FORMER world No.1 Martina Hingis has all but announced her retirement from tennis.
The 22-year-old Swiss star told l’Equipe sports daily today she had no intention of returning to the women’s circuit she dominated from 1997 to 2000 when she won five Grand Slam singles crowns and eight doubles titles.
“I have been in the game too long to know what it takes to get to the top and I’m no longer capable of it,” she said.
“When you have been No.1 for four years you cannot be satisfied with anything less. And when you can’t compete with the best … No it’s not possible to envisage a comeback.
“There’s no point in looking back. I’ve got a great life ahead of me.”
Hingis is recovering from further surgery on damaged ankle ligaments.
An operation last year caused her to miss the French Open and Wimbledon but she returned for the US Open where she lost to Monica Seles in the third round.
Her last match was at Filderstadt in Germany on October 10 last year when she was beaten by Russia’s Elena Dementieva.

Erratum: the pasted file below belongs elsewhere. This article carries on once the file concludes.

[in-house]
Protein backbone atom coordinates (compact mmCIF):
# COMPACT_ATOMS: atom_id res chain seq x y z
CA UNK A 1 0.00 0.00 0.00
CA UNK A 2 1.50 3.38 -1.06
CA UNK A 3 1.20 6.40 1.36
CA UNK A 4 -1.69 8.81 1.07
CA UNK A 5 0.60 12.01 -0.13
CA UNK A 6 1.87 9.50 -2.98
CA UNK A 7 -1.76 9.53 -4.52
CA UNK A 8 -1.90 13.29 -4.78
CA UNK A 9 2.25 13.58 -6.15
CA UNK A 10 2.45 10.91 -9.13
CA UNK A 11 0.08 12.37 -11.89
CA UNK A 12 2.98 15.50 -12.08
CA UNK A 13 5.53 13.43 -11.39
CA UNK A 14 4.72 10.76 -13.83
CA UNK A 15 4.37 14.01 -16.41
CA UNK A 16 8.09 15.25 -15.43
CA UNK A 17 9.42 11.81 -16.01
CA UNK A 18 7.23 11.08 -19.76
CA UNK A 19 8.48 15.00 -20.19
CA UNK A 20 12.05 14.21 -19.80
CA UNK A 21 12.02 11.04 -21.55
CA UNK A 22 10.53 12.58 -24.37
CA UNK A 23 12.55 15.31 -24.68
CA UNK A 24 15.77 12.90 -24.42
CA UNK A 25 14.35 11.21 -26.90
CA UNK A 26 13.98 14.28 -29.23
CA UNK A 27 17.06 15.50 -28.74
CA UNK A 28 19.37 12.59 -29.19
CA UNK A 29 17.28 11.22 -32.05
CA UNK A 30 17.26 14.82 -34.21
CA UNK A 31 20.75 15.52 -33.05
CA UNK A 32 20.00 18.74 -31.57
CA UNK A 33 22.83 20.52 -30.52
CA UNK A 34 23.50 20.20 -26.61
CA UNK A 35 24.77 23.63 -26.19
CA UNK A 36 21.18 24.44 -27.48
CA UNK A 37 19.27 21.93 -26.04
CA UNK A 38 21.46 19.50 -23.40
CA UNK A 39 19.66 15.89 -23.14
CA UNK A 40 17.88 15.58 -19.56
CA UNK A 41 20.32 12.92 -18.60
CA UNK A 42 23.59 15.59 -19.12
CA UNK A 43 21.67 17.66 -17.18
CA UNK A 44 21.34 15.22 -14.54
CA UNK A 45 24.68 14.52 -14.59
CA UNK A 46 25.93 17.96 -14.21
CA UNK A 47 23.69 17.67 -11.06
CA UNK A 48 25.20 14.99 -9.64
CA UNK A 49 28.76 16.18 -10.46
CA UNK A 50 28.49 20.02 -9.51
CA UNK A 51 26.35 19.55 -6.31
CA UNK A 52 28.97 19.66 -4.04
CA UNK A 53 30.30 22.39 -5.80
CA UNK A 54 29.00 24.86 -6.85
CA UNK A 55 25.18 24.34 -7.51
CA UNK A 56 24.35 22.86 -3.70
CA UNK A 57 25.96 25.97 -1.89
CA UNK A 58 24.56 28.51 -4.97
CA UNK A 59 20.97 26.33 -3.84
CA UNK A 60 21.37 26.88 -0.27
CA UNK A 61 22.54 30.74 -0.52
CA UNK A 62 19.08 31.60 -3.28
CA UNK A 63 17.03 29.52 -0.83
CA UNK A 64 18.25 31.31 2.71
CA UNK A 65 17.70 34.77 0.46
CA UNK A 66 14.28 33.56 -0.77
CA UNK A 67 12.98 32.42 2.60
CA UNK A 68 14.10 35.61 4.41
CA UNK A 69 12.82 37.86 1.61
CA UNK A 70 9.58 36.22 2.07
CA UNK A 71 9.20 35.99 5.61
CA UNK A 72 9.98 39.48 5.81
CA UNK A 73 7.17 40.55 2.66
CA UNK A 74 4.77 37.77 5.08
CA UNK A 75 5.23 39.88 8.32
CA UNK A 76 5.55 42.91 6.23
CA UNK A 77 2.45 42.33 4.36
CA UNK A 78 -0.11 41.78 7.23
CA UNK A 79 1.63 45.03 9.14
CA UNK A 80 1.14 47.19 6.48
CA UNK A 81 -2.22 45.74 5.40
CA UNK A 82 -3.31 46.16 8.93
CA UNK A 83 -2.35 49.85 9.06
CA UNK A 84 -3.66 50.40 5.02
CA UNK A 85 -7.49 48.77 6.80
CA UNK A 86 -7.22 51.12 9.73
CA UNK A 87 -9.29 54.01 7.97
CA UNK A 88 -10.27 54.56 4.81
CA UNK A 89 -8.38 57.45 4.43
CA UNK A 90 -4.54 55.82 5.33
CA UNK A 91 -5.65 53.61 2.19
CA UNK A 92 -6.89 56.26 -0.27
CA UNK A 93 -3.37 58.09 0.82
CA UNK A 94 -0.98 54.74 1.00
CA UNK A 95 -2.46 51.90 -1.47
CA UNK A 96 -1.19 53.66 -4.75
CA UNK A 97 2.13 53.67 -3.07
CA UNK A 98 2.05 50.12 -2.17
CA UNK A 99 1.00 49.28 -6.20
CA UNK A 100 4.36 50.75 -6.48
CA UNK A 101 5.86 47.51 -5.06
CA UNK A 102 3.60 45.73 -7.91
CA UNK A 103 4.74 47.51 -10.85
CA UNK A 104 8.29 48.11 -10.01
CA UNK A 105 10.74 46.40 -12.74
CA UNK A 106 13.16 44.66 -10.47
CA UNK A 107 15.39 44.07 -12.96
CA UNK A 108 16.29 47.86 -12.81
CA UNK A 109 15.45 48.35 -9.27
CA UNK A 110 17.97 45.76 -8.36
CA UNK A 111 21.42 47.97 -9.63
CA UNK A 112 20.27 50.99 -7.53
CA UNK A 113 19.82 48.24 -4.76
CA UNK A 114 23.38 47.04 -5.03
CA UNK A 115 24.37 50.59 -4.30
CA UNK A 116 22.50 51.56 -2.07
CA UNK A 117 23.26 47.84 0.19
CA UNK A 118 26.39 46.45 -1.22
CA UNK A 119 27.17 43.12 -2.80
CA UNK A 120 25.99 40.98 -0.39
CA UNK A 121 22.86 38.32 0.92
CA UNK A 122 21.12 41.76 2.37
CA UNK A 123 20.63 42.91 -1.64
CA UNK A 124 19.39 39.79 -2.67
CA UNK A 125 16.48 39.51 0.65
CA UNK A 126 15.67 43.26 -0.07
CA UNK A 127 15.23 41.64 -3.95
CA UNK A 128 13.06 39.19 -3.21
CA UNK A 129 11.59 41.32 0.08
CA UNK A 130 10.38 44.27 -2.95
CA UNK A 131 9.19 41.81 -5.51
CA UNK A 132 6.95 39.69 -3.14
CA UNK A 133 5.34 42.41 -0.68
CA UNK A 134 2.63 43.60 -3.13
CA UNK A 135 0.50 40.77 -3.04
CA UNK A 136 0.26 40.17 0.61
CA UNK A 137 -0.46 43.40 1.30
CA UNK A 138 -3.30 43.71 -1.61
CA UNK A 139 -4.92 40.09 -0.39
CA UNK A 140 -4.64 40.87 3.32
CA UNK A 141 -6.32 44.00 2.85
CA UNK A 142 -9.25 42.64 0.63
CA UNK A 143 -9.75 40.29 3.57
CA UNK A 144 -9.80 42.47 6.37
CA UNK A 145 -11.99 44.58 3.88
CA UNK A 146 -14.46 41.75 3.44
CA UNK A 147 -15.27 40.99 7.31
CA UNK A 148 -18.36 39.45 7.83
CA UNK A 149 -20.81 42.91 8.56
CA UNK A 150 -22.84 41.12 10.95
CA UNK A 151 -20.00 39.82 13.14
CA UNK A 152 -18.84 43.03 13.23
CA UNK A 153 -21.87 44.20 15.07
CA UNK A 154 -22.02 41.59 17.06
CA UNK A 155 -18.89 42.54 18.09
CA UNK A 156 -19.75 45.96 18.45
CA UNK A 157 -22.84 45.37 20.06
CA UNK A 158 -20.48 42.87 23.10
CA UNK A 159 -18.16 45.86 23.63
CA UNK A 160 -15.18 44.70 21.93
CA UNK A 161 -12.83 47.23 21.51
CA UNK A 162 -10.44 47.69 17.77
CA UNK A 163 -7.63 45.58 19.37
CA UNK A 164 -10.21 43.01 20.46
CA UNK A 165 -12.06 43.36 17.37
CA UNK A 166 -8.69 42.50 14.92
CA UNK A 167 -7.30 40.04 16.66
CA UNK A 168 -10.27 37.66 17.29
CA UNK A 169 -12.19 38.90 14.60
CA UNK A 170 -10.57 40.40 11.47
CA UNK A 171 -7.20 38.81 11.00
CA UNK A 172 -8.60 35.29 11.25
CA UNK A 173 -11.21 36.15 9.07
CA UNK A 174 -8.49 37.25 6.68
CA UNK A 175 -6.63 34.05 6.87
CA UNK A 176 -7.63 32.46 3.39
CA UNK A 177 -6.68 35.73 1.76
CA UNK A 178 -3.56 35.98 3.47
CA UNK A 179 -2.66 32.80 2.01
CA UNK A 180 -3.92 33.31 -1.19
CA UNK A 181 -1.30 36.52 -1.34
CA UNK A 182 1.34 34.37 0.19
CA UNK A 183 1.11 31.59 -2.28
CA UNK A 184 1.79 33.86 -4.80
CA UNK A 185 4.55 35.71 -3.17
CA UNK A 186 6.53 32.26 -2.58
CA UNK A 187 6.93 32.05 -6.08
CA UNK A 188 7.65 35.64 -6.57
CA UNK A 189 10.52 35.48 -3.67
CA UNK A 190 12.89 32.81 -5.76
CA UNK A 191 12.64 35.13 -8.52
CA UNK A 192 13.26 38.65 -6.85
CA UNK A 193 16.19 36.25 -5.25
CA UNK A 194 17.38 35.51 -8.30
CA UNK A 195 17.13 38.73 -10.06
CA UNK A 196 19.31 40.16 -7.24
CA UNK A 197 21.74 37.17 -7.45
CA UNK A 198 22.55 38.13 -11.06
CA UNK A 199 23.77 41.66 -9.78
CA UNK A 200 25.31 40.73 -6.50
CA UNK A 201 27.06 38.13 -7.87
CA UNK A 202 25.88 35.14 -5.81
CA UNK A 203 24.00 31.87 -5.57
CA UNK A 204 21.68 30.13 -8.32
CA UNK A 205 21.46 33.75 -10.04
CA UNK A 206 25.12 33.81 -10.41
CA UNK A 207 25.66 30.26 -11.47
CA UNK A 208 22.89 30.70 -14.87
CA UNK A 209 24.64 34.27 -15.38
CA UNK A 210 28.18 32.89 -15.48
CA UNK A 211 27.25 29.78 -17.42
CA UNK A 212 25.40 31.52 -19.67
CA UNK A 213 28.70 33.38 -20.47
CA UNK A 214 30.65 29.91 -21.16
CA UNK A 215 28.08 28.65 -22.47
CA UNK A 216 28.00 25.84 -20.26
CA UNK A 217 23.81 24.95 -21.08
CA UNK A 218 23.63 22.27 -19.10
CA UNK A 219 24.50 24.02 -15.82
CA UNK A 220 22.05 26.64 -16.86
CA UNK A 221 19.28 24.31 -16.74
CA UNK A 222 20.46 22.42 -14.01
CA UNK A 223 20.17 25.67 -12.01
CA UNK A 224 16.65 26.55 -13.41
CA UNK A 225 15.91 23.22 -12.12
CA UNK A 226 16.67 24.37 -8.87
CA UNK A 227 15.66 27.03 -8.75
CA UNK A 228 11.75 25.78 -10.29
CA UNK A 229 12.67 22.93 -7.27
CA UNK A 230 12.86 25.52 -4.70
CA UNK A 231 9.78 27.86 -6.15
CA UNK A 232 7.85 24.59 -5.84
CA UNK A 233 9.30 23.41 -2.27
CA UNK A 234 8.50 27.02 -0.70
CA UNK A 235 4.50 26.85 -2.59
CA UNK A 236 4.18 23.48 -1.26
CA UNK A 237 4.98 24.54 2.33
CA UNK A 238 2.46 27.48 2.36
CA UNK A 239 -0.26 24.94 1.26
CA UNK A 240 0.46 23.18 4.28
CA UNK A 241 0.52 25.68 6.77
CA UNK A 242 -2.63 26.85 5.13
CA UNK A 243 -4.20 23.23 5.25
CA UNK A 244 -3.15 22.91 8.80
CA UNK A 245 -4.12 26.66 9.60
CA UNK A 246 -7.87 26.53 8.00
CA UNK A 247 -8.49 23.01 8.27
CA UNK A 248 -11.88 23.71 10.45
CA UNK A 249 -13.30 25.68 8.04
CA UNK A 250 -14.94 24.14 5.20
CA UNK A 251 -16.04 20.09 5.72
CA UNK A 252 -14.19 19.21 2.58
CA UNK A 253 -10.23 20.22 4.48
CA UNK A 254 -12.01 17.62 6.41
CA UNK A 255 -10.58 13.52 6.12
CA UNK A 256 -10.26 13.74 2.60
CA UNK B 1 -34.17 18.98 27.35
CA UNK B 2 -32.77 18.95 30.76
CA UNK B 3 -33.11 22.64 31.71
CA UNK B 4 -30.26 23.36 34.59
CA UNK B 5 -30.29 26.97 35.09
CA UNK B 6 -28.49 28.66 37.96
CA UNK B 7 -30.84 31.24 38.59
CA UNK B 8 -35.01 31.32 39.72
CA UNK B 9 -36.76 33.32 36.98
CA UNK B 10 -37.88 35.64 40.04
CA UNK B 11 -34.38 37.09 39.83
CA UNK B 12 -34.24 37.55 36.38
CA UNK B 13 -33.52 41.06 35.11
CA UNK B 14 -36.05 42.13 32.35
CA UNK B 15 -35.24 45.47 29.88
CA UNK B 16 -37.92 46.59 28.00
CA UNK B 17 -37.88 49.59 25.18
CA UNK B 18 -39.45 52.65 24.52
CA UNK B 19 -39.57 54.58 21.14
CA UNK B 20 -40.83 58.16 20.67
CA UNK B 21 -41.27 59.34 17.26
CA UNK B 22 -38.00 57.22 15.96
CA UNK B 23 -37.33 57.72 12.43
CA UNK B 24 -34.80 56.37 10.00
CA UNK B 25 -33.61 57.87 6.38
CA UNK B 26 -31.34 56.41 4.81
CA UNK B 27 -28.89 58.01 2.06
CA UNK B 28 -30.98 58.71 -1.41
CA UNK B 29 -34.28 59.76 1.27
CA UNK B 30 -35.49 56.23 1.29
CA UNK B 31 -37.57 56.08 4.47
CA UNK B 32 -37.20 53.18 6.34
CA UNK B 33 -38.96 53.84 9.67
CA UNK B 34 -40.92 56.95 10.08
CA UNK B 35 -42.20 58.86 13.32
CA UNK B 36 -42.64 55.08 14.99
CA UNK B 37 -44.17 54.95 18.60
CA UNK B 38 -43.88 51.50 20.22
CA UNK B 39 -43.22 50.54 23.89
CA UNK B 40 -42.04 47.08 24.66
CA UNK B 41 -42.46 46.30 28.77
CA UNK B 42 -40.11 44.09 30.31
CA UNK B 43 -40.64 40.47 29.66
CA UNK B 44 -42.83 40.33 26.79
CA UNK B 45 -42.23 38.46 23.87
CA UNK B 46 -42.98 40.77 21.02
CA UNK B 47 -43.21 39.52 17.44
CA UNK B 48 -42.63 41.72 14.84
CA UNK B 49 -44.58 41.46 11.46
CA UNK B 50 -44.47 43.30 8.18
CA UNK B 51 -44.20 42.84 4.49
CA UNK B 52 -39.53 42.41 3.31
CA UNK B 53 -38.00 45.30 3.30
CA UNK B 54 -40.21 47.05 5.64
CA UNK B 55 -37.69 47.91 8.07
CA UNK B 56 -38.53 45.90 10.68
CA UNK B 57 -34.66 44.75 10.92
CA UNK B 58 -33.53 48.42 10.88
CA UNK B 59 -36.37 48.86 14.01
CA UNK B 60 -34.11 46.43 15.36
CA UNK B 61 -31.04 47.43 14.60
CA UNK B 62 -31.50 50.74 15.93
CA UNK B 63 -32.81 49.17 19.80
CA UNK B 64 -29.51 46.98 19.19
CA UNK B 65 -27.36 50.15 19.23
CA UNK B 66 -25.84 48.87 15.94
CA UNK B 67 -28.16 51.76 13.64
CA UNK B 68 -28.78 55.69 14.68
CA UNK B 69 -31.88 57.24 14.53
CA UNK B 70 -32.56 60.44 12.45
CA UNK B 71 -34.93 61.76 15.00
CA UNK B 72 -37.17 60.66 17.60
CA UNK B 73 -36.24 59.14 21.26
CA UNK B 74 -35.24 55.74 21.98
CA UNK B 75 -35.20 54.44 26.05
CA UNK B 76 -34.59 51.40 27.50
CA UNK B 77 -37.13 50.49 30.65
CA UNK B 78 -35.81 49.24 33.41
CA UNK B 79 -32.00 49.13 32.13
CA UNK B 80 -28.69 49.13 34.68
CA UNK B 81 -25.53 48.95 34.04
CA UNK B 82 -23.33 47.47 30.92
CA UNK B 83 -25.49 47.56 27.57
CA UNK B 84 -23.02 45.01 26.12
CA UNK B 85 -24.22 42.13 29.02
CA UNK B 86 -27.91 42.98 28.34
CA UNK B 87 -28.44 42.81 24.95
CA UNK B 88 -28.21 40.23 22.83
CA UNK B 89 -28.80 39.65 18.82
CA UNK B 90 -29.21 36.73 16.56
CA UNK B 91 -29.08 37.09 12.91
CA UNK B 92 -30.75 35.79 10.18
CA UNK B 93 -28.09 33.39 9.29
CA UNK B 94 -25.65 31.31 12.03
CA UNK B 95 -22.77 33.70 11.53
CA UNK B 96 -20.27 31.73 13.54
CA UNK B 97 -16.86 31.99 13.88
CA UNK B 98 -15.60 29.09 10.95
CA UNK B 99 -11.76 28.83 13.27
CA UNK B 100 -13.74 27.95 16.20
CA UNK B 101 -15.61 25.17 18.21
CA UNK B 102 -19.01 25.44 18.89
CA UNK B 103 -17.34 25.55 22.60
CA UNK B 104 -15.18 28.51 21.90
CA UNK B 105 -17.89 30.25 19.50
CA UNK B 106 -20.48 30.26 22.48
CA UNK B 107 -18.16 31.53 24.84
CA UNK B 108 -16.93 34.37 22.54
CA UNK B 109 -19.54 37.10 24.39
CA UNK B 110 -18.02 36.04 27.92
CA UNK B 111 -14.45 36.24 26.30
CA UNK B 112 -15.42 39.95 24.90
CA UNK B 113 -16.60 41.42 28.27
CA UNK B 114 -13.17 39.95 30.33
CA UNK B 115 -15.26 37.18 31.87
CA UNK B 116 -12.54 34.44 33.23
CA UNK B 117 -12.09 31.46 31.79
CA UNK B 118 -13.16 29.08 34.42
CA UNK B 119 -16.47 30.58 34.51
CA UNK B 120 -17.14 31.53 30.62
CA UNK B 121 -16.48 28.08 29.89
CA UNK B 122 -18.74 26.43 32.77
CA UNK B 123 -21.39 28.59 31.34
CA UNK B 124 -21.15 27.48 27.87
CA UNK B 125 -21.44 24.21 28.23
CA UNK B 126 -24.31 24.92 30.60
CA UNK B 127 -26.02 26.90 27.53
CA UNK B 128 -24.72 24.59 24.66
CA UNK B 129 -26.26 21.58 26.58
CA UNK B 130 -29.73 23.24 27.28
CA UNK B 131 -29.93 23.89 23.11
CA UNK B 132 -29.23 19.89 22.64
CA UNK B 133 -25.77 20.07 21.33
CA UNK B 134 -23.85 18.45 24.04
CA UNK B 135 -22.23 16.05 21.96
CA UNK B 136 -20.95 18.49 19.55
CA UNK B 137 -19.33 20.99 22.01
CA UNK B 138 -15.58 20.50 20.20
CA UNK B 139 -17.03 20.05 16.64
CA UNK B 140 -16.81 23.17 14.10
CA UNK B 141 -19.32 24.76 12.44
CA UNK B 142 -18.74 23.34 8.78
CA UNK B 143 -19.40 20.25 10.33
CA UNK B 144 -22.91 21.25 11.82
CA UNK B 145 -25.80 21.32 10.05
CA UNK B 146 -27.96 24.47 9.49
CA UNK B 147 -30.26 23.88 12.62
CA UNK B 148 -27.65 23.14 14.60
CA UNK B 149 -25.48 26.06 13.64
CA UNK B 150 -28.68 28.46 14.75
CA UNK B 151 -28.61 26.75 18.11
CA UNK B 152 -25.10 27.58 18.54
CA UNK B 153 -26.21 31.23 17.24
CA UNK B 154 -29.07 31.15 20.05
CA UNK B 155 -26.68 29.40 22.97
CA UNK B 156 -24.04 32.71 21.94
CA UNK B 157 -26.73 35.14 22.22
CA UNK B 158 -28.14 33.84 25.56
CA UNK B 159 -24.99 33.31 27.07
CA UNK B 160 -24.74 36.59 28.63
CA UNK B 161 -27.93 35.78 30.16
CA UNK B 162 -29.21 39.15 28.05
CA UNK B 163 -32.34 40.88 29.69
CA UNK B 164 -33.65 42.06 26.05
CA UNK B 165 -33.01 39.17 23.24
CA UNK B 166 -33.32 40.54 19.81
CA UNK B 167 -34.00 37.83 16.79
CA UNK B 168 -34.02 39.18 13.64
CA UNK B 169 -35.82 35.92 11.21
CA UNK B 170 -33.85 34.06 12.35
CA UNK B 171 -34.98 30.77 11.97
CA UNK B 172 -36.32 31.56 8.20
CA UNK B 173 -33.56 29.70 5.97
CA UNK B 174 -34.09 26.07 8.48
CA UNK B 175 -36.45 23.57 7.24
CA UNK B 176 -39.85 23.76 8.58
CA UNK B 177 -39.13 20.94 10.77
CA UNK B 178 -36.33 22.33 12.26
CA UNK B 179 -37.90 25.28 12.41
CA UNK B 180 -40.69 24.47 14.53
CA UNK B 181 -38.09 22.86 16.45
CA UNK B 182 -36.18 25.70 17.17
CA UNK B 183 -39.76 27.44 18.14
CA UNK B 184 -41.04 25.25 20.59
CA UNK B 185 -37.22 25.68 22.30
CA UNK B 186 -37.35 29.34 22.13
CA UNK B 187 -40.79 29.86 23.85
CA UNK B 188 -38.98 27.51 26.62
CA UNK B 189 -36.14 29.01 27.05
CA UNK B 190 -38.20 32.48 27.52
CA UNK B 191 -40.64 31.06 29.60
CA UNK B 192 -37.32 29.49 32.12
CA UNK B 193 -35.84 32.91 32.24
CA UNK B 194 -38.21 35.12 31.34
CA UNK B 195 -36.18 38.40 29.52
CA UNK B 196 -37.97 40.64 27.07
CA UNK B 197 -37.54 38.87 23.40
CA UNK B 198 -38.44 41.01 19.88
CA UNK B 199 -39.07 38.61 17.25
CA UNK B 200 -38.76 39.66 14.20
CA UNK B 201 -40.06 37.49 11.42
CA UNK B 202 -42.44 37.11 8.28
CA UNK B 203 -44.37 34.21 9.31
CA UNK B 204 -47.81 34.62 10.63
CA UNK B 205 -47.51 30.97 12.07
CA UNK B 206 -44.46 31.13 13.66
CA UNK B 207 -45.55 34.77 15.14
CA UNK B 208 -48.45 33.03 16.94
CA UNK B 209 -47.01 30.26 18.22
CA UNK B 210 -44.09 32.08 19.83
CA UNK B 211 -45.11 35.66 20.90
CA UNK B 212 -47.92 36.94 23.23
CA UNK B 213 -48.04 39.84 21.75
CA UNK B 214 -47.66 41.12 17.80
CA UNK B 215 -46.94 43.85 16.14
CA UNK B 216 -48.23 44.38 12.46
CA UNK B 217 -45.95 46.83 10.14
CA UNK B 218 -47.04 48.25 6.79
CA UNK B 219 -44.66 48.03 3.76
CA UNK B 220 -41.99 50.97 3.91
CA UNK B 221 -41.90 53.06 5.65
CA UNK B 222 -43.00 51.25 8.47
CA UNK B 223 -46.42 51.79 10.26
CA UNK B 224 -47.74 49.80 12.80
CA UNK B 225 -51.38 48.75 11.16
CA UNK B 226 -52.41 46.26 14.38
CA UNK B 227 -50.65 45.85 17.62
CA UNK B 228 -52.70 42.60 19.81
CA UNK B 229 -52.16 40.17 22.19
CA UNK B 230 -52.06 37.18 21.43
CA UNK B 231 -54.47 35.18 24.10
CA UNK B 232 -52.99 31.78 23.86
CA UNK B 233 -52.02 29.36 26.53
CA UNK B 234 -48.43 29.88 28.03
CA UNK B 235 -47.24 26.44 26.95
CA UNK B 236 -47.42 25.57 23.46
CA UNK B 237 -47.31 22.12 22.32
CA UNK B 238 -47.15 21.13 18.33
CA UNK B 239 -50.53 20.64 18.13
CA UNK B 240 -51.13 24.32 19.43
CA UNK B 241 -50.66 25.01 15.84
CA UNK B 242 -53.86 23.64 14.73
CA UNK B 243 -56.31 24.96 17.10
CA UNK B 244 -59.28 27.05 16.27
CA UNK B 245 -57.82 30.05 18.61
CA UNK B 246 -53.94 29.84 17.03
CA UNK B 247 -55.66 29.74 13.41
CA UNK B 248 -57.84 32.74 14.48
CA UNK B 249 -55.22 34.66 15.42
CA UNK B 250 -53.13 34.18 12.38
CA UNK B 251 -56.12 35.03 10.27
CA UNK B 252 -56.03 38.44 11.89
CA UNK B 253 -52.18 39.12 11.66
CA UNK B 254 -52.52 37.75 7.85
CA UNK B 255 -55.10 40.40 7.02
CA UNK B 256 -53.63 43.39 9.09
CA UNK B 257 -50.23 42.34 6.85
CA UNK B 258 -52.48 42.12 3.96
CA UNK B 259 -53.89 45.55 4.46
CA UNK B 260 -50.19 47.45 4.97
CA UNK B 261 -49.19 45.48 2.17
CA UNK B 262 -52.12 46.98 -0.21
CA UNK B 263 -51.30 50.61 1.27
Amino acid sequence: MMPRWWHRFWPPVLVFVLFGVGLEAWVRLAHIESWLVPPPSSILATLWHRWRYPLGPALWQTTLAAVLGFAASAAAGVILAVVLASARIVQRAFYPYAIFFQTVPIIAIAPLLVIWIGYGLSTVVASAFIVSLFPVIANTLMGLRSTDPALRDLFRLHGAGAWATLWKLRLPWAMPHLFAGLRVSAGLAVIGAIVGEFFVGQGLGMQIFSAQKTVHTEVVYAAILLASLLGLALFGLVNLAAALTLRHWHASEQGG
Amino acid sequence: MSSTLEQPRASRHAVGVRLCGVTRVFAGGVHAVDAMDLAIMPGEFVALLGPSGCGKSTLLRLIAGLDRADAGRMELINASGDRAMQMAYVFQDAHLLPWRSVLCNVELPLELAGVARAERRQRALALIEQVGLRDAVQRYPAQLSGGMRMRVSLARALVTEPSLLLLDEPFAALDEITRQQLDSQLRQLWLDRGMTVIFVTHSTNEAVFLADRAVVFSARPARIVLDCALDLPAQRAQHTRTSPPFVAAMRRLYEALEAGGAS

She then called a halt to her season and pulled out of the year’s first Grand Slam event, the Australian Open in Melbourne.
Hingis says no-one can currently match the Williams sisters Venus and Serena.
“The only one is Kim Clijsters. She has the strength and the talent,” she said when asked what she felt when Serena Williams won her fourth successive Grand Slam tournament at Melbourne last month.
“But Serena is the best player in the world at the moment, there’s no question about it.”
Hingis, born in Slovakia, was christened Martina by her tennis-loving mother after Martina Navratilova.
He mother brought her to Switzerland when she was eight.
She won 40 WTA tournaments, three successive Australian Opens, from 1997 to 1999, and Wimbledon and the US Open in 1997.
That was the year she missed a Grand Slam when she lost to Iva Majoli in the French Open final.
She became world No.1 at 16 and held the ranking for 209 weeks.
She has not won a major title since the Australian Open in 1999, losing the 2002 final in Melbourne in suffocating heat to Jennifer Capriati. Her last tournament win was in Tokyo in February, 2002.
She was not the most popular player on the circuit and threw a famous tantrum when losing the 1999 French Open final to Steffi Graf.
Her career earnings totalled $US18,344,660.